The grocery industry has changed dramatically in recent decades, and both Whole Foods Market (NASDAQ: WFM) and Wal-Mart (NYSE:WMT) have sought to make their impressions on the industry in very different ways. Whole Foods helped popularize natural and organic foods, and it rode that trend to big share-price gains for a long time to capitalize on changing consumer attitudes toward food. Meanwhile, Wal-Mart aimed to give shoppers a reason to come to its stores more frequently, and its value approach has been a disruptive force in the grocery industry generally. Now that both companies are fighting for growth, investors want to know which one is the better buy. Let's take a closer look at Whole Foods and Wal-Mart, comparing them on a number of metrics to see which one looks more attractive right now.
Valuation and stock performance
Whole Foods and Wal-Mart have seen their stocks move in opposite directions over the past year, as they each navigate their challenges. Wal-Mart has eked out a 4.5% gain since July 2015, but Whole Foods is down 16% over the same period.
Even though Wal-Mart has held up better than its natural food specialist rival, the massive retailer still retains more attractive valuations based on simple earnings metrics. Looking at earnings over the past 12 months, Whole Foods carries a trailing earnings multiple of 23, and that's quite a bit higher than Wal-Mart's corresponding figure of 16. Some might argue that Whole Foods' prospects for immediate earnings growth are better than Wal-Mart's, but even when you look at future earnings expectations, the disparity remains. Wal-Mart's forward earnings multiple of 17 is well below the 21 times forward earnings at which Whole Foods shares trade. Wal-Mart has the edge over Whole Foods in terms of valuation.
When it comes to dividends, Wal-Mart once again has a clear edge. When you look at dividend yields for the two companies, Wal-Mart weighs in at 3%. That's almost double the 1.6% dividend yield that Whole Foods pays.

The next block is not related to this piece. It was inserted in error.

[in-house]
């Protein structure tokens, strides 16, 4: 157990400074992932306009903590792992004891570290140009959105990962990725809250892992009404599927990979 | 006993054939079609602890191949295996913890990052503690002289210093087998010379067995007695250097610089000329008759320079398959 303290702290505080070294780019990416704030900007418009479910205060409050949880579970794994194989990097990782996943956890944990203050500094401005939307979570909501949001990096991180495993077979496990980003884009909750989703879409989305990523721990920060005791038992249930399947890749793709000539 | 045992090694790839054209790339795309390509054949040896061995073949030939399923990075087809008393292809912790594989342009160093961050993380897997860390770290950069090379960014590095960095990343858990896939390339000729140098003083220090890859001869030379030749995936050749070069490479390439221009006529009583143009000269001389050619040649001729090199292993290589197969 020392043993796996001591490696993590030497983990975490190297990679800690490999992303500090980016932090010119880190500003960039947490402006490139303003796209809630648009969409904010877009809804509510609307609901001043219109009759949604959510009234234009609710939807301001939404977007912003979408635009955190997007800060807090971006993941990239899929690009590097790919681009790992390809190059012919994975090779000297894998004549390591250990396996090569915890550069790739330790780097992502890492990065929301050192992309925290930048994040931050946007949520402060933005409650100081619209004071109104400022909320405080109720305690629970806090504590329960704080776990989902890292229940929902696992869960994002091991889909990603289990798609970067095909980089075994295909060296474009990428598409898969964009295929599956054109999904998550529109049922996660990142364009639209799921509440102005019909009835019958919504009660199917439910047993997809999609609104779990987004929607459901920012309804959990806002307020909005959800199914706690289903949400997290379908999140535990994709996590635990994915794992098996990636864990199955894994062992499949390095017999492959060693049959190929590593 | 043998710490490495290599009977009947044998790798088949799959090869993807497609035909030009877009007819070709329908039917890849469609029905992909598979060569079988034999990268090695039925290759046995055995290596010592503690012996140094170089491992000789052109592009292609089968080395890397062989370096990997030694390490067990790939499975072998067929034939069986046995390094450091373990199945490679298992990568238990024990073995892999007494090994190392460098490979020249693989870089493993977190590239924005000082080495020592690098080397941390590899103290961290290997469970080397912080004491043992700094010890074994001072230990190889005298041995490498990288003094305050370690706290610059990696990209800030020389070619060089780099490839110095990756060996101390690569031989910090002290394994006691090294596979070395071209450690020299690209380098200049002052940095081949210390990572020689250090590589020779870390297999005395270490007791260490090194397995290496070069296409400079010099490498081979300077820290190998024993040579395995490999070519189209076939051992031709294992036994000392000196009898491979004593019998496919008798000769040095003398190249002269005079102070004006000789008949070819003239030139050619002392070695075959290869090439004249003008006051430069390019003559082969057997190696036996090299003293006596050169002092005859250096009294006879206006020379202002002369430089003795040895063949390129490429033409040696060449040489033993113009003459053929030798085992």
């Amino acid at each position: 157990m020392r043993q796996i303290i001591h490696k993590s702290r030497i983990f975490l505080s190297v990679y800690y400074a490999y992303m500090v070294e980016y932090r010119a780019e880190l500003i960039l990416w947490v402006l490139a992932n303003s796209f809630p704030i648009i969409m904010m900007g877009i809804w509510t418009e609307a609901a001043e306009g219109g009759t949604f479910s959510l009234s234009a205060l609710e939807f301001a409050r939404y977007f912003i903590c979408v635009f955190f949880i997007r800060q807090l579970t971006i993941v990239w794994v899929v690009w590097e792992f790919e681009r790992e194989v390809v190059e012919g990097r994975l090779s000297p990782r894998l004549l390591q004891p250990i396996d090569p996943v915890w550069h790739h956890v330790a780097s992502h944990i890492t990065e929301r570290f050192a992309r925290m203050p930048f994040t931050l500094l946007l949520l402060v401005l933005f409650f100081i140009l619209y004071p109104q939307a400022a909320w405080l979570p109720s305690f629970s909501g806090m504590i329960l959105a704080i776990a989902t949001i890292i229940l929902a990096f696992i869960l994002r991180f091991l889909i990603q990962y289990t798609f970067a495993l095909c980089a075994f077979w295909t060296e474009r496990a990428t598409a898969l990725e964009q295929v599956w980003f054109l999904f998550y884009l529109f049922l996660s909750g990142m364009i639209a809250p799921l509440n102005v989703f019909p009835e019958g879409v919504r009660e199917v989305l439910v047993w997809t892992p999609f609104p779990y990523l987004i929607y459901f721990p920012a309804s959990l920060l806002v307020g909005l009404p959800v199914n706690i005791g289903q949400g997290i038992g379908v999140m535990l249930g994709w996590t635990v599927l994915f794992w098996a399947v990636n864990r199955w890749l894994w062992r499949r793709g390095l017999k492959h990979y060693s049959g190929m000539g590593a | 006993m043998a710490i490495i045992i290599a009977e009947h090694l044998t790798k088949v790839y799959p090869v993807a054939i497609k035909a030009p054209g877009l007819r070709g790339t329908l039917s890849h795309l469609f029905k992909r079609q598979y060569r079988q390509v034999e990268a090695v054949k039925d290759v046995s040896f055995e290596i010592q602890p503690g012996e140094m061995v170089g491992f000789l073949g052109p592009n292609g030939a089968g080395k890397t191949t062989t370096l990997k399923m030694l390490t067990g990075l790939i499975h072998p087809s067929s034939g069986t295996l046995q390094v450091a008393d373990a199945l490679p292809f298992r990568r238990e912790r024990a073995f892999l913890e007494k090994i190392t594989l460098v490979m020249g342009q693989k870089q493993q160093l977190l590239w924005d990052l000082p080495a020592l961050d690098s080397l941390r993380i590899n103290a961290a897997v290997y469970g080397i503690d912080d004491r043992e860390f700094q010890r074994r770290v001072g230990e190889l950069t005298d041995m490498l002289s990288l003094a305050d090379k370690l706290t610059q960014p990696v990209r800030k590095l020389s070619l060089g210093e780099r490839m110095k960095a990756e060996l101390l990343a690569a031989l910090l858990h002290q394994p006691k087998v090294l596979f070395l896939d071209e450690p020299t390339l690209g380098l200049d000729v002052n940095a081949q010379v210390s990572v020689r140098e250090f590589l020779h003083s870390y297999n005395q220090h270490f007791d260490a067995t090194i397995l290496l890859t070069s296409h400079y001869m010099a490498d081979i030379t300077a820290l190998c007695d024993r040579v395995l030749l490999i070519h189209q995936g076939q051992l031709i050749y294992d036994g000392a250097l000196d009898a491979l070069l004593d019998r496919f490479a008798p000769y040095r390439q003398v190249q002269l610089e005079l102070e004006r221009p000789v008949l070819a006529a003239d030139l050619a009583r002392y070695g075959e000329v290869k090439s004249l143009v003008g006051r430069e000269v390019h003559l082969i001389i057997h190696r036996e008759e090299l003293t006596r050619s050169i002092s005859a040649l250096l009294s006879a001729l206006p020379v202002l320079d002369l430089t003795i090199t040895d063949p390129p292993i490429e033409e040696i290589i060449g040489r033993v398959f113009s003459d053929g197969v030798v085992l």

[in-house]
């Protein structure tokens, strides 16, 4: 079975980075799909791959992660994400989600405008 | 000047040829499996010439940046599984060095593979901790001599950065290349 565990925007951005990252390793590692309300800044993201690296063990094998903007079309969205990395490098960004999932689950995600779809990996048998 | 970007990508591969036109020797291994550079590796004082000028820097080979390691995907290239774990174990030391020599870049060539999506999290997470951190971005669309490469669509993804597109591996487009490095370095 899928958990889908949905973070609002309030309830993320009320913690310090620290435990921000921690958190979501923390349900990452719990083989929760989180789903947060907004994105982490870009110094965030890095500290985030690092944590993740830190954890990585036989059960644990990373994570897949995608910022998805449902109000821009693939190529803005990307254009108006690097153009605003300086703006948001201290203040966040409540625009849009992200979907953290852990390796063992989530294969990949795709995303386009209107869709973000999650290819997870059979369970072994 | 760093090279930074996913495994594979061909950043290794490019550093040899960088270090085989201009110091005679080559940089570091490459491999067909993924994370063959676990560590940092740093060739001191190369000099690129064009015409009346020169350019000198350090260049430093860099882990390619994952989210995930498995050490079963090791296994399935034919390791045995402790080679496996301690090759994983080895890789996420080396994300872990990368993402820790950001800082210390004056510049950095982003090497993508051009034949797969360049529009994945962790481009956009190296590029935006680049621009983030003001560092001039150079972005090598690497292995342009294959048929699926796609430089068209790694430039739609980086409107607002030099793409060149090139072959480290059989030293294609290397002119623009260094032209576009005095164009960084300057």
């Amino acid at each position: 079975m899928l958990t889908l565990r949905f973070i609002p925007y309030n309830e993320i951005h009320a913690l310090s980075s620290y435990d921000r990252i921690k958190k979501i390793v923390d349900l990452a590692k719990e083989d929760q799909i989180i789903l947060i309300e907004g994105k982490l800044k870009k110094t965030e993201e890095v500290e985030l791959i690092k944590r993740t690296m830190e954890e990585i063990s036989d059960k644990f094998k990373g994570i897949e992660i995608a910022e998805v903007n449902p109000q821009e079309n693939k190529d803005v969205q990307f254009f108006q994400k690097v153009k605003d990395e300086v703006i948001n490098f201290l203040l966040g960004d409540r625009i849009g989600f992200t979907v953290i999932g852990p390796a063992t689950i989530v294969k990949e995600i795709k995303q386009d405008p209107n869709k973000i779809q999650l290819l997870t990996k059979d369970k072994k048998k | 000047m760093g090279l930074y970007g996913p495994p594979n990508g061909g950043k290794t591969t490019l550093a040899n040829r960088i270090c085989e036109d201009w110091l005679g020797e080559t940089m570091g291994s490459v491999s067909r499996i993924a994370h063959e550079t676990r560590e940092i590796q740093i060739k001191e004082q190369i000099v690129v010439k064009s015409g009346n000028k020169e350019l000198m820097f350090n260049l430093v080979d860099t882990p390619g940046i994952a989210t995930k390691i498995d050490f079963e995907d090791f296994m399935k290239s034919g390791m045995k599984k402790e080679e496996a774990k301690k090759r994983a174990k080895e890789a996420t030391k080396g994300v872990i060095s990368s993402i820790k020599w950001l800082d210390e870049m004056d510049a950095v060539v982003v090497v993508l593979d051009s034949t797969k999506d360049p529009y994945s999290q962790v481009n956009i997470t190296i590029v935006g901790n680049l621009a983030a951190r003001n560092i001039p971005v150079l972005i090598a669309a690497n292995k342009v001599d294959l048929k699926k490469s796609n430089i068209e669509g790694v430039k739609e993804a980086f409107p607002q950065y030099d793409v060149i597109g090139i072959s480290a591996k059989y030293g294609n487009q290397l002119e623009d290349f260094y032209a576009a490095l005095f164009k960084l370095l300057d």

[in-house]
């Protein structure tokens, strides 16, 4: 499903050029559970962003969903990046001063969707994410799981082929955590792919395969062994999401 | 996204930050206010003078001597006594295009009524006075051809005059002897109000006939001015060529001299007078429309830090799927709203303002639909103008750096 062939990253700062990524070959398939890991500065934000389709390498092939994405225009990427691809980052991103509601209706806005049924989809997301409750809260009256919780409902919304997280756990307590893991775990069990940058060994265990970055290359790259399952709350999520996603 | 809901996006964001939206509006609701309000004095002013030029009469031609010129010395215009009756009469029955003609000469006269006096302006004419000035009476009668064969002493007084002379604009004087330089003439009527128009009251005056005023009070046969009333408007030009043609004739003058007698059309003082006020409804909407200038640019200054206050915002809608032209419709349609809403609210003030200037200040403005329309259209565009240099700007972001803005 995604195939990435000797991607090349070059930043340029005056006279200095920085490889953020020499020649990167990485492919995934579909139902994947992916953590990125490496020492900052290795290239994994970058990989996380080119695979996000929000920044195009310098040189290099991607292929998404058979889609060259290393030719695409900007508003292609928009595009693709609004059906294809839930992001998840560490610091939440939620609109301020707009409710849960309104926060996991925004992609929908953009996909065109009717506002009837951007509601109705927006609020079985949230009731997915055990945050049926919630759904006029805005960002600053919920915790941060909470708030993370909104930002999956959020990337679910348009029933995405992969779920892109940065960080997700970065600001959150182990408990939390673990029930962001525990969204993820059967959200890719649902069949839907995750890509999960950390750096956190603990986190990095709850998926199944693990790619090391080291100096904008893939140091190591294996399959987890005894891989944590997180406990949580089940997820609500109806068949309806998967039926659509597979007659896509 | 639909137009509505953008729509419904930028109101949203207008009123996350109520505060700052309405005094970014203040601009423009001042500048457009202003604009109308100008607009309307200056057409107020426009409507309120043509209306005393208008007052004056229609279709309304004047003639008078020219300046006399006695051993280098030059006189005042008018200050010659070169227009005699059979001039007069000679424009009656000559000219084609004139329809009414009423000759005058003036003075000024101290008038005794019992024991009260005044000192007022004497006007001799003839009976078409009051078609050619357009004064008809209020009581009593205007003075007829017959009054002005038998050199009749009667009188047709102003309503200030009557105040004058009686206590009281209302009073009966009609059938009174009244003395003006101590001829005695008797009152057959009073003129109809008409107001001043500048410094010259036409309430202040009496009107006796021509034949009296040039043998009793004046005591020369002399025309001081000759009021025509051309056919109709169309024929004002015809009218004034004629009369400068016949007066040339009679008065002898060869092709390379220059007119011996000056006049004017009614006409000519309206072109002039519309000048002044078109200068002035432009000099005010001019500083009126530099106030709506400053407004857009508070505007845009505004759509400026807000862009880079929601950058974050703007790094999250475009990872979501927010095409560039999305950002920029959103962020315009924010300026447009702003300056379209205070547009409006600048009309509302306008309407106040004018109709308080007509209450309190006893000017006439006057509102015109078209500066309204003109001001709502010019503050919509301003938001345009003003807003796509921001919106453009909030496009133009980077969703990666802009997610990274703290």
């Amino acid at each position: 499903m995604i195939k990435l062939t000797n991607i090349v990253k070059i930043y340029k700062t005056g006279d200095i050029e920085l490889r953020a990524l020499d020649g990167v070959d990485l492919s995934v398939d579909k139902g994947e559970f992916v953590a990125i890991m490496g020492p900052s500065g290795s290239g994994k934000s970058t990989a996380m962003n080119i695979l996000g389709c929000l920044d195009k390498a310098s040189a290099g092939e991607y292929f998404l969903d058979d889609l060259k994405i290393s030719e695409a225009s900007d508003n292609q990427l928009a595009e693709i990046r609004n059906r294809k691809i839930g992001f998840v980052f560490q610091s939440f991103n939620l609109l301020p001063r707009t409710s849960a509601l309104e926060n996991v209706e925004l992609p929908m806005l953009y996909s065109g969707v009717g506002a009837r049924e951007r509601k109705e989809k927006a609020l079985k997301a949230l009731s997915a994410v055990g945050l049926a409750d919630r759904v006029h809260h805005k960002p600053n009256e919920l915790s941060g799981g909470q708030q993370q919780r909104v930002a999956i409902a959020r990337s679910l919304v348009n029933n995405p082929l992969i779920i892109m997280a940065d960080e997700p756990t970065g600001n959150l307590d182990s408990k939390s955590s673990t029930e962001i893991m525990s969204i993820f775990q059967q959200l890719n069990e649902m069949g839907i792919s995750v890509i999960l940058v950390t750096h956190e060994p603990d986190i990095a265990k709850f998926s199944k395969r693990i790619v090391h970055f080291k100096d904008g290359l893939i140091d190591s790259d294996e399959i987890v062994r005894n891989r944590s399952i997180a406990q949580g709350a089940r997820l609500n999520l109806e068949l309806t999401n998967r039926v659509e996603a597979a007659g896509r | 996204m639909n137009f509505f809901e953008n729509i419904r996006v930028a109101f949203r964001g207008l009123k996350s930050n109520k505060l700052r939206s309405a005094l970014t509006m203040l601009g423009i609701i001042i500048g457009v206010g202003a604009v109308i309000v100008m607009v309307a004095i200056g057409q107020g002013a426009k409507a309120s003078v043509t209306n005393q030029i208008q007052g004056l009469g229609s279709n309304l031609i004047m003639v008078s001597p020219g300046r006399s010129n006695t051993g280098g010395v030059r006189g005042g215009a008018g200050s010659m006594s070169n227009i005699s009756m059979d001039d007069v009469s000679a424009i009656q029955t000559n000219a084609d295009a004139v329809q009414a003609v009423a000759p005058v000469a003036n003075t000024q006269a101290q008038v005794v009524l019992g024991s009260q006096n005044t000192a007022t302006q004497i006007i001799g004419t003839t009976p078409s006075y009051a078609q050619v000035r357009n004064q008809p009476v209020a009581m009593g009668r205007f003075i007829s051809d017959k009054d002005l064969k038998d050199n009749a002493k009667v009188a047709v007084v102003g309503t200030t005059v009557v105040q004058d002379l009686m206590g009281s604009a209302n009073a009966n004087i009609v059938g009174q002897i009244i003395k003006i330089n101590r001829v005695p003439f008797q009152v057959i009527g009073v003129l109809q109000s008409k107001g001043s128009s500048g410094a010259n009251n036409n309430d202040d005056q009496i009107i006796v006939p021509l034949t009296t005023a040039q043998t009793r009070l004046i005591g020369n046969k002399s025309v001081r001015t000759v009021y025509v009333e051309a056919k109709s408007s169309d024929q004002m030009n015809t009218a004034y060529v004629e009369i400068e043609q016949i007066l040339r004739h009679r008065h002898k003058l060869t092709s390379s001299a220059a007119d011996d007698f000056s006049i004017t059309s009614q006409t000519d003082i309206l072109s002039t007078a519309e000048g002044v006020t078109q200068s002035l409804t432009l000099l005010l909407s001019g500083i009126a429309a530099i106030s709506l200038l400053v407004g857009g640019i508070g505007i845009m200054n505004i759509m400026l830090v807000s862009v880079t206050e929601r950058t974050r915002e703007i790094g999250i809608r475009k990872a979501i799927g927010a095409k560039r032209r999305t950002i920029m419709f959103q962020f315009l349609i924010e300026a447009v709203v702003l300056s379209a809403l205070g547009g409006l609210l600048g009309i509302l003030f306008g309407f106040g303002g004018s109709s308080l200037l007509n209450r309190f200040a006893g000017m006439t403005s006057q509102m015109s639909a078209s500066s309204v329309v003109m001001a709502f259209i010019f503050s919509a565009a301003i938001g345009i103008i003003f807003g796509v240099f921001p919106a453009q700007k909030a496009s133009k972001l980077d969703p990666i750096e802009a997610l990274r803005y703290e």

Moreover, a look at dividend growth shows Wal-Mart's long-term commitment to dividends. The department store retailer boasts a 43-year streak of raising its dividend each and every year, with its most recent increase having come in March. Not all of Wal-Mart's annual increases are huge, but since 2008, its quarterly payments have more than doubled.
By contrast, Whole Foods has been much less consistent with its dividends. Steady growth over the long run continued until the financial crisis of 2008, at which time Whole Foods took a hiatus of about two and a half years from making dividend payments at all. Since restoring its payout in 2011, Whole Foods has more than doubled what it pays, but some might question whether they can count on the natural foods specialist in tough times in the future. Wal-Mart gives investors more confidence on the dividend front.
Growth prospects and risks
Big companies like Wal-Mart and Whole Foods can find it difficult to grow, but both companies are trying hard. Wal-Mart has seen some signs of life as it goes through a multi-year attempt to turn around its business, which in the past dealt with falling customer traffic and diminishing demand. Higher wages and investments in technology and productivity have been costly, but they've also started to show signs of producing better sales growth. Comps have risen for seven straight quarters at Wal-Mart, but to offset some of the new costs it has incurred, the retailer really needs to see growth accelerate in the quarters to come. One key could be its e-commerce efforts, because if it can win back more of its business from online competitors, the resulting sales gains could be monumental.
Lately, Whole Foods has struggled. The grocery saw a 3% drop in comparable store sales in its most recent quarter, which was worse sequentially from what it had seen earlier in the year. On the top line, sales climbed just over 1% since the same quarter in the previous year, and profit fell 10%. Extensive buybacks helped keep earnings per share flat, and it will take strong success from the expansion of its 365 store concept to restore optimism about the company's prospects. If Whole Foods can get younger customers into its 365 stores, then it might reverse the downward trajectory the stock has seen lately. Yet a turnaround will take time to play out, and expected comparable-store sales declines this year of 2% or more are discouraging.
Whole Foods and Wal-Mart have both had to deal with challenges in the overall retail industry, but right now, Wal-Mart looks like the better buy. Both companies are in the middle of long-term plans to reinvigorate their businesses, but Wal-Mart has already seen greater signs of success, and the valuation and dividend advantages that it has make its stock look more attractive than Whole Foods right now.
John Mackey, co-CEO of Whole Foods Market, is a member of The Motley Fool's board of directors. Dan Caplinger owns shares of Whole Foods Market. The Motley Fool owns shares of and recommends Whole Foods Market. Try any of our Foolish newsletter services free for 30 days. We Fools may not all hold the same opinions, but we all believe that considering a diverse range of insights makes us better investors. The Motley Fool has a disclosure policy.